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Rule

Endangered and Threatened Wildlife and Plants; Two Species Not Warranted for Listing as Endangered or Threatened Species

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AGENCY:

Fish and Wildlife Service, Interior.

ACTION:

Notification of findings.

SUMMARY:

We, the U.S. Fish and Wildlife Service (Service), announce findings that two species are not warranted for listing as endangered or threatened species under the Endangered Species Act of 1973, as amended (Act). After a thorough review of the best available scientific and commercial information, we find that it is not warranted at this time to list Hall's bulrush (Schoenoplectiella hallii) or triangle pigtoe (formerly Fusconaia lananensis). However, we ask the public to submit to us at any time any new information relevant to the status of any of the species mentioned above or their habitats.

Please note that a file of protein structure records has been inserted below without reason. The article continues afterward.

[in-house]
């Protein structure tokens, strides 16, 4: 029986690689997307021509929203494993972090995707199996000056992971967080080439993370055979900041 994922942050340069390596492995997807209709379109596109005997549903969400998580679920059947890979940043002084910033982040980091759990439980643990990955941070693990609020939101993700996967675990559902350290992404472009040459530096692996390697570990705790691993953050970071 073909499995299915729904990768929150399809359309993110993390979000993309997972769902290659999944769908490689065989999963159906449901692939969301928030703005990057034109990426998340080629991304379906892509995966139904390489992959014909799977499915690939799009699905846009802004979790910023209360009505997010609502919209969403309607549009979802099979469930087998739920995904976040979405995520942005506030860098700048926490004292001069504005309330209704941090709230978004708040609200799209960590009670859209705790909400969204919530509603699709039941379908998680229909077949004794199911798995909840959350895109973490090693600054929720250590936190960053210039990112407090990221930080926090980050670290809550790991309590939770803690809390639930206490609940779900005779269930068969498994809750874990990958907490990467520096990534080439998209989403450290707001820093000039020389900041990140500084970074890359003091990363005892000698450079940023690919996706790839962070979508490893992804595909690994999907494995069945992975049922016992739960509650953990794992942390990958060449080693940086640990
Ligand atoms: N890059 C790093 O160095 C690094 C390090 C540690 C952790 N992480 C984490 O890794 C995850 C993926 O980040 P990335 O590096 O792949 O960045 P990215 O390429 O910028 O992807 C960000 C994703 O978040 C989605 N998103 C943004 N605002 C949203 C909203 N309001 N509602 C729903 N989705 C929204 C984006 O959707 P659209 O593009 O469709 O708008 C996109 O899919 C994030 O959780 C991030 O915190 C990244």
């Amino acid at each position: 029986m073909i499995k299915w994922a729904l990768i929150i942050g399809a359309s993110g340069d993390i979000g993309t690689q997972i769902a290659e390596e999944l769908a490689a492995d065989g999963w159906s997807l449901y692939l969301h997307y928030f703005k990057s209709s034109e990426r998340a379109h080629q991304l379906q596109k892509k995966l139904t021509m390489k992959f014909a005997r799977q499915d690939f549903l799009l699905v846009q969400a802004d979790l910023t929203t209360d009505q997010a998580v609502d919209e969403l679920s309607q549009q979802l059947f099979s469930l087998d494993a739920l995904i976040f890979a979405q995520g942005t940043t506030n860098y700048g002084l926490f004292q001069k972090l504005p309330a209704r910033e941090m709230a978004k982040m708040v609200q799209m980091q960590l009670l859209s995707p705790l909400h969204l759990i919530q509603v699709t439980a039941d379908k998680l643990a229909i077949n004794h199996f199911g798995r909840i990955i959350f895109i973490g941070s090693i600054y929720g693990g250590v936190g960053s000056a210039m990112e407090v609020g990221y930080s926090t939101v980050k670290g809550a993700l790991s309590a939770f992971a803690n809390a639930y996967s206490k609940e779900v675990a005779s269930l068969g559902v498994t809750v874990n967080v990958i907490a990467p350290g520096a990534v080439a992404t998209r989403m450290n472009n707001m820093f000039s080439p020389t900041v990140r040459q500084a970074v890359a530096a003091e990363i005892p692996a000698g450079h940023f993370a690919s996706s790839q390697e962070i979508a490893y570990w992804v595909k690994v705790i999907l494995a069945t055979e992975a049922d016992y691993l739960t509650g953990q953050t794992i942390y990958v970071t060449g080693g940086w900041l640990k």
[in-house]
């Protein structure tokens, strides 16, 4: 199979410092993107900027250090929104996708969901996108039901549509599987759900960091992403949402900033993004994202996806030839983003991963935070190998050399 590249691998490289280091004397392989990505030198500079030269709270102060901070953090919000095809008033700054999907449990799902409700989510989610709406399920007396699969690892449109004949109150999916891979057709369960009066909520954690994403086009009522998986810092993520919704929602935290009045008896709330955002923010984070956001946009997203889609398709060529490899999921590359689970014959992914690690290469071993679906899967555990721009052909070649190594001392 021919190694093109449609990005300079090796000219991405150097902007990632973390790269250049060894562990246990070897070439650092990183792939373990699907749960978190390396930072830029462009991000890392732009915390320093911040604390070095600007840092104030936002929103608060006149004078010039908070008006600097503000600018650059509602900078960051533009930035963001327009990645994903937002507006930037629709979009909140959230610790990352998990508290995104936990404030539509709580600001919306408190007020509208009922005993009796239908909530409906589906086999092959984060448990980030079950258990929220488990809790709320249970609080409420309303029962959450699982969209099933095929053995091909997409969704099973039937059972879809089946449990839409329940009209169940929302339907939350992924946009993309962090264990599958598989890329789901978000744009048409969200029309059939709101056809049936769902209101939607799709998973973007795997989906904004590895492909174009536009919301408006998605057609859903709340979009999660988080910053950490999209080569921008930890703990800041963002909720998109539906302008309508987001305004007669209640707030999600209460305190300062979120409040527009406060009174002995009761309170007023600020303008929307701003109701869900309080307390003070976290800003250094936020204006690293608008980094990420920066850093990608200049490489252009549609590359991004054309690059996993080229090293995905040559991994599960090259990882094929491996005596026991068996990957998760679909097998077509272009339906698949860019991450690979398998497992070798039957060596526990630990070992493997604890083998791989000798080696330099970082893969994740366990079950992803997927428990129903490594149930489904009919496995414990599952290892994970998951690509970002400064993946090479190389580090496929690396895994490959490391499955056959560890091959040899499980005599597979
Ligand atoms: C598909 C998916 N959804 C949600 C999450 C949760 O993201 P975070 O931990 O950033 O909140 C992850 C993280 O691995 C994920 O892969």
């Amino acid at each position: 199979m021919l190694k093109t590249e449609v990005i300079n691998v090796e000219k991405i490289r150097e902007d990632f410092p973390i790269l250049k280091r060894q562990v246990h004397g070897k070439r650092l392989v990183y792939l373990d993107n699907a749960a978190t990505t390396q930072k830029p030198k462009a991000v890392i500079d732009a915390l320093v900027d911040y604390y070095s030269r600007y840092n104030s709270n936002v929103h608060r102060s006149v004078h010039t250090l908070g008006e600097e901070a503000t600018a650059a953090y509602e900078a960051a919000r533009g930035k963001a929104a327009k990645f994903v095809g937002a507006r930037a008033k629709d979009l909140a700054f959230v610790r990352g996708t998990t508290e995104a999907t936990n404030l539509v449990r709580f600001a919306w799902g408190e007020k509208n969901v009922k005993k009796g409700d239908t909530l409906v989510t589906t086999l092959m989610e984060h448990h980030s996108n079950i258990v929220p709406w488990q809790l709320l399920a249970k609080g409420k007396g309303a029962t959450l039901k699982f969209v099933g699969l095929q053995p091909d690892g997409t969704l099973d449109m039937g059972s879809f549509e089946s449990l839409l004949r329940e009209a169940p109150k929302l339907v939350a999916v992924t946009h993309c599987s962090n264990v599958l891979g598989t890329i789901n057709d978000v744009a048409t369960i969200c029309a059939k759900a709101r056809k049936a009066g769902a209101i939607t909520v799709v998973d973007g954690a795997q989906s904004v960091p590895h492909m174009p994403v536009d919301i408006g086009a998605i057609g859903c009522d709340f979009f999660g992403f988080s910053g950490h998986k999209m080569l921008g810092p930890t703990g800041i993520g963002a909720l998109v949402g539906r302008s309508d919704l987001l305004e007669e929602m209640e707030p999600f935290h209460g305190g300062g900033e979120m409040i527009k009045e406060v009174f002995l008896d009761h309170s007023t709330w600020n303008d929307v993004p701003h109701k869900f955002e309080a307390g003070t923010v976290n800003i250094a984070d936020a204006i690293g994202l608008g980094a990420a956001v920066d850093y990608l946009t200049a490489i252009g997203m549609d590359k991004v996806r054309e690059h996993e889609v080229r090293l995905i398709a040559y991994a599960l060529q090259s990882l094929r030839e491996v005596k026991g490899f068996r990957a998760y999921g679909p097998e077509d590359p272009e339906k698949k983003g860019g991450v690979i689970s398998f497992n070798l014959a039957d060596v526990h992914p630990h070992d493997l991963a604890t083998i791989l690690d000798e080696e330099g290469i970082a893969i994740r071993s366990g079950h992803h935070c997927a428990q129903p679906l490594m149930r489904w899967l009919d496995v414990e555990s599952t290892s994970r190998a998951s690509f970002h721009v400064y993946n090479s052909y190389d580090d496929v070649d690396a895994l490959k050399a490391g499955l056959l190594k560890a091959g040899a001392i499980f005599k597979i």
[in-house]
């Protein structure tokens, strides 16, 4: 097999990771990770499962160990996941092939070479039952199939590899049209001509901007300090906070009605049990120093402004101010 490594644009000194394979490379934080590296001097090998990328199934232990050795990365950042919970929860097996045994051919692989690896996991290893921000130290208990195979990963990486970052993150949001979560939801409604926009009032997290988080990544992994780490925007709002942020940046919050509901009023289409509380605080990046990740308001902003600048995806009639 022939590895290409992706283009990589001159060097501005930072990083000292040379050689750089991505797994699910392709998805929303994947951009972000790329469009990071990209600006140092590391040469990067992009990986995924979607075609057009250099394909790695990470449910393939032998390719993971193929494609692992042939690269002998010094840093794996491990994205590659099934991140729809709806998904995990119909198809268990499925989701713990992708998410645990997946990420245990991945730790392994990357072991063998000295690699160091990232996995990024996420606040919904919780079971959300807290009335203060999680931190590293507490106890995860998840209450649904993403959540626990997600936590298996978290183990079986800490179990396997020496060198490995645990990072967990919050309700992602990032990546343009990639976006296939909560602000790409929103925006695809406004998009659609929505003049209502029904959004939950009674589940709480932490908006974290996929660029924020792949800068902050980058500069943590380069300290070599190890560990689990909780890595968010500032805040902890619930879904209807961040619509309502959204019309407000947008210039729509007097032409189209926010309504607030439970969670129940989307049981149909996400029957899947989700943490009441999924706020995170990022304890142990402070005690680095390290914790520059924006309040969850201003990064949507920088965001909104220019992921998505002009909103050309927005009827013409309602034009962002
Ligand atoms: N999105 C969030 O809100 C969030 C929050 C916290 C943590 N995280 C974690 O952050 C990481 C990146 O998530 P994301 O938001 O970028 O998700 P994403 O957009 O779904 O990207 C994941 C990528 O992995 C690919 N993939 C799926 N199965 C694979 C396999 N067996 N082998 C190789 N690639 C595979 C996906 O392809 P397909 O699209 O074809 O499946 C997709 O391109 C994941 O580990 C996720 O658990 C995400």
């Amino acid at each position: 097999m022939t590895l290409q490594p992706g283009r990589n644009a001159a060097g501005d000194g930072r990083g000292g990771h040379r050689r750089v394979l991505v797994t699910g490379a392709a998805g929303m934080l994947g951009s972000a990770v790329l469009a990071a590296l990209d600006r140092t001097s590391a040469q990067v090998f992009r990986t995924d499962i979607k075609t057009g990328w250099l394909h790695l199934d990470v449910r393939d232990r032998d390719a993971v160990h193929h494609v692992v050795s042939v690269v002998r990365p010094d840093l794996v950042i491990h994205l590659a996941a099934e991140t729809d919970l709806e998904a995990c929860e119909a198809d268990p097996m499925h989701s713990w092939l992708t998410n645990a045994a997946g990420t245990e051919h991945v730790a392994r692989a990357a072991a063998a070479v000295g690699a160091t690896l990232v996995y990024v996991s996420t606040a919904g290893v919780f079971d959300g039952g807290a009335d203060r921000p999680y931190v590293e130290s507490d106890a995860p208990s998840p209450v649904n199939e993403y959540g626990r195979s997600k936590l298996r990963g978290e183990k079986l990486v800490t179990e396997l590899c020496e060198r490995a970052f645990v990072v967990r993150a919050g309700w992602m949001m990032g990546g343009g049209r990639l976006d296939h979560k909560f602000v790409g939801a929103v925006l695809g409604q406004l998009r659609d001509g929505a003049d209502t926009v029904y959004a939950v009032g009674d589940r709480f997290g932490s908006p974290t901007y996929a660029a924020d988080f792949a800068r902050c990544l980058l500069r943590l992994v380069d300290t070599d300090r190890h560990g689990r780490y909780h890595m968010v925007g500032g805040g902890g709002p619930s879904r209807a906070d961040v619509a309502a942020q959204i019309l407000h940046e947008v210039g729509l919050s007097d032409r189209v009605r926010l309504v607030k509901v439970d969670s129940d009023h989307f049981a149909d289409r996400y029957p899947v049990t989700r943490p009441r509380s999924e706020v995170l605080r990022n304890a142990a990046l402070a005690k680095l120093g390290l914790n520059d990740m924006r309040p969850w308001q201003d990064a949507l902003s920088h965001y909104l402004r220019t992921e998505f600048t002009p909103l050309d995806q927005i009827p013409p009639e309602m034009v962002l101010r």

DATES:

The findings in this document were made on May 11, 2021.

ADDRESSES:

Detailed descriptions of the bases for these findings are available on the internet at http://www.regulations.gov under the following docket numbers:

SpeciesDocket No.
Hall's bulrushFWS-R3-ES-2020-0144
Triangle pigtoeFWS-R2-ES-2020-0145

Supporting information used to prepare this finding is available by contacting the appropriate person as specified under FOR FURTHER INFORMATION CONTACT. Please submit any new information, materials, comments, or questions concerning this finding to the appropriate person, as specified under FOR FURTHER INFORMATION CONTACT.

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FOR FURTHER INFORMATION CONTACT:

SpeciesContact information
Hall's bulrushKaren Herrington, Field Supervisor, Missouri Ecological Services Field Office, 573-234-2132, karen_herrington@fws.gov.